Fishing is starting to settle into a very predictable winter pattern. The fall spawn is largely over or coming to an end soon depending on the fishery and water temperatures are falling quickly with long nights and short days. Most streams and larger rivers now stay open all year long, as well as the Livingston spring creeks of DePuy, Armstrong and Nelson.
Trout are now in the mode of a maintenance diet and their metabolism is directly tied to the water temperature which means it is slow. Most of the fish in our local waters have already moved into their winter runs. This time of year you need to be have laser focus on where you fish and target the deeper runs with slow to medium currents. Trout will no longer be found in the fast riffles or bustling pocket water that was so productive in the warmer months. The good news is that once you find some of these winter time honey holes they will be packed with trout. Fish densities in the best winter runs can be staggering with dozens upon dozens of trout packed together.
Nymphing is hands down the most effective technique in the cold weather months (although streamers and even dries can still be an option). The fly selection doesn’t have to be fancy but will vary from fishery to fishery. On the bigger freestone rivers such as the Yellowstone, Gallatin and Madison it is nice to still fish something larger as the top fly such as a stonefly nymph, crayfish pattern or sculpin trailed by a smaller nymph. For small nymphs think small with hooks in the 18-20 range. Patterns that produce include small baetis emergers, pheasant tails and midge larva. San Juan worms and eggs are also good patterns to try and if you are fishing a tail water or spring creek a sow bug can produce (especially pink). On spring creeks the big/small rule for nymphing can still apply but the “big fly” might be a size 14 sow bug trailed by a size 22 midge larva. Takes in the cold weather months are always very “soft”. The fact that trout are not moving much for flies along with the slow water that they are found in produces a very light reaction on a strike indicator. It is important to experiment with weighting to ensure flies are right on the bottom. Many of our guides also prefer a yarn indicator in the winter which makes it easier to see subtle ticks and changes of speed. If your indicator tilts, slows down, speeds up, or looks “funny” set the hook and ask questions later.
On a mild winter day you might be lucky enough to run into some rising trout feeding on midges. Even freestone streams like the Gallatin will produce some sporadic midge hatches. If the hatch isn’t too strong dries that imitate single midges are more productive such as a palomino pattern. On tail waters like the Bighorn the midge hatches in the winter can be thick in the late morning and the insects will cluster together so many of the patterns such as the Griffiths gnat that imitate these “rafts” of insects can out produce single insect patterns.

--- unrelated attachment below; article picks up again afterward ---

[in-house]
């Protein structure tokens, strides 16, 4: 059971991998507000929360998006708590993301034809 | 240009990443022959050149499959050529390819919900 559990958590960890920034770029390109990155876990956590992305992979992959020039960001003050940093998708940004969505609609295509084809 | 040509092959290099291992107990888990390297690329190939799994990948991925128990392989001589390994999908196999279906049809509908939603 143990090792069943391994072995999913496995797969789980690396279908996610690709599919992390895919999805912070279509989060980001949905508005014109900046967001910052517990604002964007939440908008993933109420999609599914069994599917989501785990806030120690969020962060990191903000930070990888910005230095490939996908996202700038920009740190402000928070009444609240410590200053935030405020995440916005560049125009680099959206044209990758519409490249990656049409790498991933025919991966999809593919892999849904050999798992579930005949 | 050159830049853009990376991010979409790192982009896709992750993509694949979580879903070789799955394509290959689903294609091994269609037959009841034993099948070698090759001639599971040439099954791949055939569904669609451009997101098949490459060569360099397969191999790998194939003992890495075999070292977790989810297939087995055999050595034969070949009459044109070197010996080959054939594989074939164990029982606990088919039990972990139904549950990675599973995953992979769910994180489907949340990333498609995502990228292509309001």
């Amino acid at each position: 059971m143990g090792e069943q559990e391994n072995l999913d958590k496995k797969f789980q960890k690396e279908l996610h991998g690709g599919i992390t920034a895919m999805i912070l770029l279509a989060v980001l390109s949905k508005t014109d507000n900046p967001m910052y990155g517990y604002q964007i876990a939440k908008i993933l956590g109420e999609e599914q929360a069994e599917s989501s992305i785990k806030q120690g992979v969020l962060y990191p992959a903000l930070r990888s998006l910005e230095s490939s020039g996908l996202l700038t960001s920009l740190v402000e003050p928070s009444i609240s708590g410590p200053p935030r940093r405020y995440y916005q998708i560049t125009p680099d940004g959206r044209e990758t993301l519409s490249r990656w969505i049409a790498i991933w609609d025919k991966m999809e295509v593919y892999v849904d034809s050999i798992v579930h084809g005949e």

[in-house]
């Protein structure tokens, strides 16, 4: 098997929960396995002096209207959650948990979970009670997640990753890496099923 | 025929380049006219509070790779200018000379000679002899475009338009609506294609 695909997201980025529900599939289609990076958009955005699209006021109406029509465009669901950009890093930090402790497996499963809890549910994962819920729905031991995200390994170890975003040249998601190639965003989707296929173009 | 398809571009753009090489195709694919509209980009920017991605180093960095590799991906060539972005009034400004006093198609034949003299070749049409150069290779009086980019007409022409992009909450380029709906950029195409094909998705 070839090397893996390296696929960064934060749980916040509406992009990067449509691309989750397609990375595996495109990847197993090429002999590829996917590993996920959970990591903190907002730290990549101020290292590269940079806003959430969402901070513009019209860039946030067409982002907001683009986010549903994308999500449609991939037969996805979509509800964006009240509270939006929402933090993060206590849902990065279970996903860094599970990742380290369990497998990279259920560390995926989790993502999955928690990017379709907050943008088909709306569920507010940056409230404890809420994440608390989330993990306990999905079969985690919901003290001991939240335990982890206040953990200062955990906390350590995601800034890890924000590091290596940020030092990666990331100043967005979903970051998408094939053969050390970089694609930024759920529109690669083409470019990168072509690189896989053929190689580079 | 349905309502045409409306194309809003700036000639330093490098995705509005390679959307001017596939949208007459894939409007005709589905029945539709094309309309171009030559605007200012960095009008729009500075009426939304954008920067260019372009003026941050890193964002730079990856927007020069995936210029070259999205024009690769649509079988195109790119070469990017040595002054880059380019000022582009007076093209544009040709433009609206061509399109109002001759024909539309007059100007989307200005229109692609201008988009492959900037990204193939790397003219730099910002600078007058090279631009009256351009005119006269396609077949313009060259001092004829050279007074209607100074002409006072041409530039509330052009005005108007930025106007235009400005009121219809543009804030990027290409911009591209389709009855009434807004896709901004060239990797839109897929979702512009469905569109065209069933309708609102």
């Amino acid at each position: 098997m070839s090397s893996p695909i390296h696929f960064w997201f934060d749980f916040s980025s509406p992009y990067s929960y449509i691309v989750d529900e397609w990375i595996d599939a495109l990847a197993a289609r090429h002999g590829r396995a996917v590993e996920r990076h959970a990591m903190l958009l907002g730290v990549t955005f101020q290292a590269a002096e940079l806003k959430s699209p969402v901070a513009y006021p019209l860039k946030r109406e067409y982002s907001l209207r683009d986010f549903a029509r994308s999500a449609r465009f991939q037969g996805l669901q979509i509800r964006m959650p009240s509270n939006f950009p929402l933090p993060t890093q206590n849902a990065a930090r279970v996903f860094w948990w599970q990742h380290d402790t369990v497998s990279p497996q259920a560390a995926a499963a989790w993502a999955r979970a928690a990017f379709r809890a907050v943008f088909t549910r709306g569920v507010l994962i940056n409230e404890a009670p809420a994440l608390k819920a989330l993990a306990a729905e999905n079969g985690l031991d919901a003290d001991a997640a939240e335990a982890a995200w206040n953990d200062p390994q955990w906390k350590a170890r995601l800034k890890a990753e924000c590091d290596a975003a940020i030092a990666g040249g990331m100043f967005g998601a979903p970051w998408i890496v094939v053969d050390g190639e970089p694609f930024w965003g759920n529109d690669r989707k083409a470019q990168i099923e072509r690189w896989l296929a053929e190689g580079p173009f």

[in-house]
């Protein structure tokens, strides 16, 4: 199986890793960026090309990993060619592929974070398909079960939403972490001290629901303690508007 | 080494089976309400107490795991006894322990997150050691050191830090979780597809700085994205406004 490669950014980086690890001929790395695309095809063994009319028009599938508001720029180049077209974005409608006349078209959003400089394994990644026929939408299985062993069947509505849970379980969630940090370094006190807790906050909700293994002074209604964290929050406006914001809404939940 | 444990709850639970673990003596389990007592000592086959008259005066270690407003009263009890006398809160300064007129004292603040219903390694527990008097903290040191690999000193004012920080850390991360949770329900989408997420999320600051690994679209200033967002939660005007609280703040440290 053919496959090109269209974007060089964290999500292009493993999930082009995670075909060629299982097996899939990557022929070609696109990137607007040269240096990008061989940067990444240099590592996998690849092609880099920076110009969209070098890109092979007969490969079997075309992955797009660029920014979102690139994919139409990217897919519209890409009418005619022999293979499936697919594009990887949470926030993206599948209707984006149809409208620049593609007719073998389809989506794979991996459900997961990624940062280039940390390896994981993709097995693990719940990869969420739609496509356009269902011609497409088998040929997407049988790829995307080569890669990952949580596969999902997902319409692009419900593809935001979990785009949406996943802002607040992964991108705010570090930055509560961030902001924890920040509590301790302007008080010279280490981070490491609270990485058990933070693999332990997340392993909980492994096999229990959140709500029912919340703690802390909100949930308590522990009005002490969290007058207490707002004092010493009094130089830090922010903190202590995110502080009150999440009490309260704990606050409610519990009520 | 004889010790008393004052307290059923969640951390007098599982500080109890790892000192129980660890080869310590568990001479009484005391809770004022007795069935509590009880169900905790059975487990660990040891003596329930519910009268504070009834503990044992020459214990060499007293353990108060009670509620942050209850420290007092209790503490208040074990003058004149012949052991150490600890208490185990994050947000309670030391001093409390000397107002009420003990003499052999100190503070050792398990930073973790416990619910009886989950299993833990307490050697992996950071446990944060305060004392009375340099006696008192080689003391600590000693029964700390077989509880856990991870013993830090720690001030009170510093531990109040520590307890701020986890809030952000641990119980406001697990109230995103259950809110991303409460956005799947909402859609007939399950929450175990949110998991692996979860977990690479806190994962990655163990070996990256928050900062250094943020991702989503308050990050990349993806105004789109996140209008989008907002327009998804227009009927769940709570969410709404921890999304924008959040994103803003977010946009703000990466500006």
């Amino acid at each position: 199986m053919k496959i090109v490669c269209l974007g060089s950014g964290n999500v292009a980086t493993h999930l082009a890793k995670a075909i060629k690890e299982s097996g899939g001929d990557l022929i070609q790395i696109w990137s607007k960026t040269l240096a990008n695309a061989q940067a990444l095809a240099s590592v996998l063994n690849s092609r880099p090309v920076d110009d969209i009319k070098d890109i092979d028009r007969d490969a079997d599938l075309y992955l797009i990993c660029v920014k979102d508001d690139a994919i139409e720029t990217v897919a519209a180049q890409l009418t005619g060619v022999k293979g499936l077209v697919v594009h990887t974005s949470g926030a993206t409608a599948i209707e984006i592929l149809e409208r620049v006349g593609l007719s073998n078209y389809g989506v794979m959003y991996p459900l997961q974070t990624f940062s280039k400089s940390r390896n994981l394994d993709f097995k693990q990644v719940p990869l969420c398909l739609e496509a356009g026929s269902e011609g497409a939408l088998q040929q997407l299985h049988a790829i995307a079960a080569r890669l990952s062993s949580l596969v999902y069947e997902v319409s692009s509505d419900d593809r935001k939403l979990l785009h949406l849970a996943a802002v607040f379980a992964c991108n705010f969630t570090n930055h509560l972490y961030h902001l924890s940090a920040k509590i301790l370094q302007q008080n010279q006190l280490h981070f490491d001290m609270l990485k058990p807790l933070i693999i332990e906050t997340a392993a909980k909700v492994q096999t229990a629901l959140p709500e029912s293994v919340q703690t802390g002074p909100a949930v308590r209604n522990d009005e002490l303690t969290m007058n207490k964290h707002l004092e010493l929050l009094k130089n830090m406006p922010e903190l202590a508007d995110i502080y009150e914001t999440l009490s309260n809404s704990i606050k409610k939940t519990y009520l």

Time of day is also important this time of year. Early mornings can be very tough fishing. The magic window in the winter is from around 1pm until 4:30 or so each day when water temperatures are peaking.
As we progress farther into the winter months it will pay to seek out waters that have some thermal protection from frigid air temperatures. Waters that are great producers even during cold snaps include the spring creeks, tail waters and certain freestone waters that have significant spring fed influences. Big freestone waters like the Yellowstone River will develop large ice shelves resulting in dangerous wading conditions.
Winter time water levels are always on the low side and there is a lot of definition to the water. The key to winter fishing is finding slower holding water and fishing in the afternoon when water temperatures are at their peak.
Midge hatches can be strong in some locations in the late morning and early afternoon when warmer mild weather settles in. Otherwise the fishing is a nymphing game.
Fly selection is simple in the colder months. If there is a midge hatch choose your favorite midge dry or cluster pattern. Palamino midges and Griffith’s gnats are good enough. For sub surface try a rubber legs, egg or worm pattern on top and a smaller midge larva or baetis nymph on bottom.
Water temps are cooler and trout have moved out of the heavy water and riffles in favor of softer holding water. Trout will be very heavily concentrated in large, slow runs and nearly absent everywhere else. It pays to skip a lot of water and only focus on these slower runs. Fish slow and deep in the peak afternoon hours.